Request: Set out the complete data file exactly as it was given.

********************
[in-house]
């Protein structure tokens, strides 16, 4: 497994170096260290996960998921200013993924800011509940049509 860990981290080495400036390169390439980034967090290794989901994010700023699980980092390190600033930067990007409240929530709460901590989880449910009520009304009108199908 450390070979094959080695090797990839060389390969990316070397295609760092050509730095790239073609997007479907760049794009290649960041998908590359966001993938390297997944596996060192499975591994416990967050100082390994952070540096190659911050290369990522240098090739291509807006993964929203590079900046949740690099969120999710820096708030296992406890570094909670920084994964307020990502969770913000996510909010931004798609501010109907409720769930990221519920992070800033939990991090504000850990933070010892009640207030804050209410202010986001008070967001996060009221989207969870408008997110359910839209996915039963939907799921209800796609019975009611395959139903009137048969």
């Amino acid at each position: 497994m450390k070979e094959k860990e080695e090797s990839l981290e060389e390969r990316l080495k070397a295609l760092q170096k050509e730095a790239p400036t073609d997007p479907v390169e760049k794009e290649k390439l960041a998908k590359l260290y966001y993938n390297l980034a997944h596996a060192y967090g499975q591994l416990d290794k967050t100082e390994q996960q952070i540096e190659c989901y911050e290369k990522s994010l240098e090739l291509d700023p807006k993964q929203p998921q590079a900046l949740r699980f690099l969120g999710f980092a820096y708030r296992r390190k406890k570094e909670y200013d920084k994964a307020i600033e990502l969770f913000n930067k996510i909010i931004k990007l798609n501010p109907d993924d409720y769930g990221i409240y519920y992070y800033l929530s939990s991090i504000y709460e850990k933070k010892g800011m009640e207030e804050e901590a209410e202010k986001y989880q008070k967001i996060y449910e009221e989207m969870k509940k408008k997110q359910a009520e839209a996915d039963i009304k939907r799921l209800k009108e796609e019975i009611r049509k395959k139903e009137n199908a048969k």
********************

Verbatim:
[in-house]
């Protein structure tokens, strides 16, 4: 497994170096260290996960998921200013993924800011509940049509 860990981290080495400036390169390439980034967090290794989901994010700023699980980092390190600033930067990007409240929530709460901590989880449910009520009304009108199908 450390070979094959080695090797990839060389390969990316070397295609760092050509730095790239073609997007479907760049794009290649960041998908590359966001993938390297997944596996060192499975591994416990967050100082390994952070540096190659911050290369990522240098090739291509807006993964929203590079900046949740690099969120999710820096708030296992406890570094909670920084994964307020990502969770913000996510909010931004798609501010109907409720769930990221519920992070800033939990991090504000850990933070010892009640207030804050209410202010986001008070967001996060009221989207969870408008997110359910839209996915039963939907799921209800796609019975009611395959139903009137048969």
């Amino acid at each position: 497994m450390k070979e094959k860990e080695e090797s990839l981290e060389e390969r990316l080495k070397a295609l760092q170096k050509e730095a790239p400036t073609d997007p479907v390169e760049k794009e290649k390439l960041a998908k590359l260290y966001y993938n390297l980034a997944h596996a060192y967090g499975q591994l416990d290794k967050t100082e390994q996960q952070i540096e190659c989901y911050e290369k990522s994010l240098e090739l291509d700023p807006k993964q929203p998921q590079a900046l949740r699980f690099l969120g999710f980092a820096y708030r296992r390190k406890k570094e909670y200013d920084k994964a307020i600033e990502l969770f913000n930067k996510i909010i931004k990007l798609n501010p109907d993924d409720y769930g990221i409240y519920y992070y800033l929530s939990s991090i504000y709460e850990k933070k010892g800011m009640e207030e804050e901590a209410e202010k986001y989880q008070k967001i996060y449910e009221e989207m969870k509940k408008k997110q359910a009520e839209a996915d039963i009304k939907r799921l209800k009108e796609e019975i009611r049509k395959k139903e009137n199908a048969k």